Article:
Glaucon’s challenge is only resolved in the end when Socrates appeals to the immortality of the soul. The idea that there is reward and/or punishment beyond the grave offers rational justification for preferring the life of a just man, even when it means misery and sore travail, to the life of the unjust man, even when it means adulation, merriment and delight in this life.
Also paramount in this book, and of special interest to me as a composer, is Plato’s view on literature and music. Its purpose, he says, is to impart and reinforce the love of virtue within the citizens of the State, particularly the young in the context of education. Music and poetry—Plato often singles out Homer—can be judged based on whether it tunes the strings of the soul either to courage and temperance or to pusillanimity and lust. Reading this reminded me of Beethoven, whose personal library included the Republic and whose music often embodies the virtues Plato praises in this work. The essence of Plato’s teaching, I believe, remains relevant today: goodness in art reflects goodness in humans, and both should be encouraged and celebrated heartily.
This Labor Day weekend I started watching the Cosmos series that first aired in March of this year and is now available on Netflix. As an artist, I get inspiration from learning about the natural world, and for a long time science has provided, and continues to provide that for me. The Cosmos series itself is a work of art–visually and aurally brilliant. But after watching the second episode, I became keenly aware of an all-too-familiar habit of those propounding the wonders of evolution: that of speaking about natural selection or nature as a powerful agent or even quasi-conscious entity.
The second episode, entitled “Some of the Things that Molecules Do,” explores the evolution of life of earth, and opens with an introduction by the narrator, Neil Tyson. In the intro, he asks: “Where did all the different kinds of living creatures come from? The answer is: a transforming power that sounds like something straight out of a fairy-tale of myth,” and warns gravely, “but it’s no such thing.” Later he speaks of the “awesome power of evolution” and the things that natural selection can “do,” such as account for “all the beauty and diversity of life.”
Tyson, as many with and before him, uses active verbs to describe the many exploits of natural selection. The “environment itself selects“ genetic changes; or “evolution can disguise an animal as a plant,” and “science reveals that all life on earth is one.” The terms “environment,” “evolution,” and “science” could be replaced with someone’s name–such as Joe, Timmy, Dagon, or Zarathustra–and retain the same syntactical logic.
Isaac Asimov, my personal tutor on the history of science (through 1984), explains the pitfalls of such language from the point of view of “scientific purism”:
“Humans, as creatures who behave in a purposeful, motivated way, naturally tend to attribute purpose even to inanimate nature. Scientists call this attitude teleological, and try to avoid such a way of thinking and speaking as much as they can. But in describing the results of evolution, it is so convenient to speak in terms of development toward more efficient ends that even among scientists all but the most fanatical purists occasionally lapse into teleology.”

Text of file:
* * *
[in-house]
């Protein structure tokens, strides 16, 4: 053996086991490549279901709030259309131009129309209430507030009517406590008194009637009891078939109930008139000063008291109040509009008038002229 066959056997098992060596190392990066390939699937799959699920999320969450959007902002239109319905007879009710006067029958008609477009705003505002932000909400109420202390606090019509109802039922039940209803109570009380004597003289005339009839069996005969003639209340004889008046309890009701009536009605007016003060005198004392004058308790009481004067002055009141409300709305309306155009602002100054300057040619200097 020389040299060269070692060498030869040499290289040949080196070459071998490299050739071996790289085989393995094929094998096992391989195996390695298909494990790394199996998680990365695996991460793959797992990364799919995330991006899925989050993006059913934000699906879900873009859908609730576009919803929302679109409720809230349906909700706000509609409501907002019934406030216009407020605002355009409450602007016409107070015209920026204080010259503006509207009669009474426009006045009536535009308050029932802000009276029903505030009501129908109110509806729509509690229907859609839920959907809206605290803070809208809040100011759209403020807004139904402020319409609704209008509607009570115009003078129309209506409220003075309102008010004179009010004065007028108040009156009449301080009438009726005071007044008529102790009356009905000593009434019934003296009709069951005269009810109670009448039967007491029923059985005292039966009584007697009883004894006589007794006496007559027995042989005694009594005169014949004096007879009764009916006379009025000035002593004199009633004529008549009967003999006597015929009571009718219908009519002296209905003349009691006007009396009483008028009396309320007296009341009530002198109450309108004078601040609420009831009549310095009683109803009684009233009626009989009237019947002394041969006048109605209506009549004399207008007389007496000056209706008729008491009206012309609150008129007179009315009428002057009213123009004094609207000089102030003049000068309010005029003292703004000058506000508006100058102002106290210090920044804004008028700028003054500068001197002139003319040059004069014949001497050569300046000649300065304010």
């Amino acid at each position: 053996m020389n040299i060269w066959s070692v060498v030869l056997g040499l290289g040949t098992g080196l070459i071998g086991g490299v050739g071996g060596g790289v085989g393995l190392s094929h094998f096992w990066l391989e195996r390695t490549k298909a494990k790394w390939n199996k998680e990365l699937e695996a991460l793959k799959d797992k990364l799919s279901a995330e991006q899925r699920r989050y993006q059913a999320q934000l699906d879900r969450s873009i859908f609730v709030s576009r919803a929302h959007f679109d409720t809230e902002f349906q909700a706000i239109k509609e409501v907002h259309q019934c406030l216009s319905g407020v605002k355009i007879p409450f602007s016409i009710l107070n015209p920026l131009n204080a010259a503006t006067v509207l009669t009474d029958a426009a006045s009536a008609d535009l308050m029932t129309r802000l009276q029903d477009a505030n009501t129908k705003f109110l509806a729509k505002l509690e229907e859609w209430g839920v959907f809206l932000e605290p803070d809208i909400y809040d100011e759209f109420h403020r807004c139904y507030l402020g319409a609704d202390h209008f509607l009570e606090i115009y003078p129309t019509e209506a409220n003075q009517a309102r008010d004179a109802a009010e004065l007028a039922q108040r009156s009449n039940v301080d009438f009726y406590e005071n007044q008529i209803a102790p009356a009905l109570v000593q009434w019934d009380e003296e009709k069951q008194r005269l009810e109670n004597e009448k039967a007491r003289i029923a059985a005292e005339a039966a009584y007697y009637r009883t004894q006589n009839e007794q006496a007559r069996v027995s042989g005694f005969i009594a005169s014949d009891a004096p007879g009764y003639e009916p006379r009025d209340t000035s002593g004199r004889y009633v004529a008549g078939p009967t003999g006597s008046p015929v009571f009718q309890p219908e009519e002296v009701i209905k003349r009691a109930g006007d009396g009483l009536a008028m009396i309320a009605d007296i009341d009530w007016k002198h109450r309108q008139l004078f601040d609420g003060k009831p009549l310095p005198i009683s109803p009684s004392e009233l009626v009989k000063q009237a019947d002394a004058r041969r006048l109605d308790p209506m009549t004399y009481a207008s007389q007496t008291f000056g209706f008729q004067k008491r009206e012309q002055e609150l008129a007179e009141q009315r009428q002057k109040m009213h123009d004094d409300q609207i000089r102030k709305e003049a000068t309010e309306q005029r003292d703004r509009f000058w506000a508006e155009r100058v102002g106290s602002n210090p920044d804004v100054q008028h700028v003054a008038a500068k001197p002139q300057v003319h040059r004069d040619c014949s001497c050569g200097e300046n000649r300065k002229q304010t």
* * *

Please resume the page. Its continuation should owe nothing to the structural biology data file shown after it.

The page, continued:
He continues to confess his own “sin” in falling short of this Puritan standard, and proceeds to discuss the evolution of the brain as the result of a “long series of evolutionary accidents.”
But is the alternative expedient? Consider again the line from Cosmos, “evolution can disguise an animal as a plant, or a plant as an animal.” How might it be re-phrased? Perhaps “evolution can result in an animal’s being disguised as a plant, and vice-versa,” or “evolutionary accidents can in effect disguise an animal as a plant.” This is cumbersome. Refining words to a nicety tends to reduce their emotional impact and thus alienate broader audiences. Thus, teleological language frankly makes better business sense. If the producers of the film want to maximize ROI, they did well to avoid anything that might smack of academicism or strict technical accuracy.
However, there may be more to it that this. Throughout the video, Tyson uses religious imagery. DNA, he says, is the”ancient scripture” of life (and it is universal too, not exclusive to believers!). The realization that all living things are related is a “spiritual” revelation. The Halls of Extinction even, in the film, are depicted as a temple or sanctuary for dead species. And the opening line, cited above, attributes all the “beauty and diversity of life” to (what he later calls) the “power of evolution.” This imagery is not accidental. It reflects certain perceived philosophical implications of the discoveries of science.
In Cosmos, the traditional religious view which evolution is purported to supplant–that a provident God created the heavens and the earth–is not replaced by pure atheism, in all its genuine fatalism, but by another religion, to wit, the Religion of Nature, or of Evolution. Throughout the episode, Tyson sings the praises of Natural Selection. It is “awesome,” has “power,” and yields, “masterpieces of complexity,” like the human eye.
This religion is not new. It is essentially pantheism and dates back to prehistoric times. But a religion it is. It attributes agency to Nature, blind though it may be, and ascribes all the wonder, beauty, and intricacy of the biological world to its power. It is also responsible for the fate of every species on on earth–their survival or damnation.
There is therefore a distinction between the actual science and the religious language in which it is clothed. Now: whether one favors the “scientific purism” of Asimov or the theism of tradition is another question. I personally believe it is possible to reconcile Divine Providence with the discoveries of science including the Principle of Contingency and that of Evolution, but leave that for another time. Watching Cosmos, I simply savor the meat and spit out the bones. The meat is delicious enough and the bones can be thrown to the wolves.
I won’t say much–only that I plan to be much more active here than anywhere else. Listen for notes I compose about life, music, and philosophy.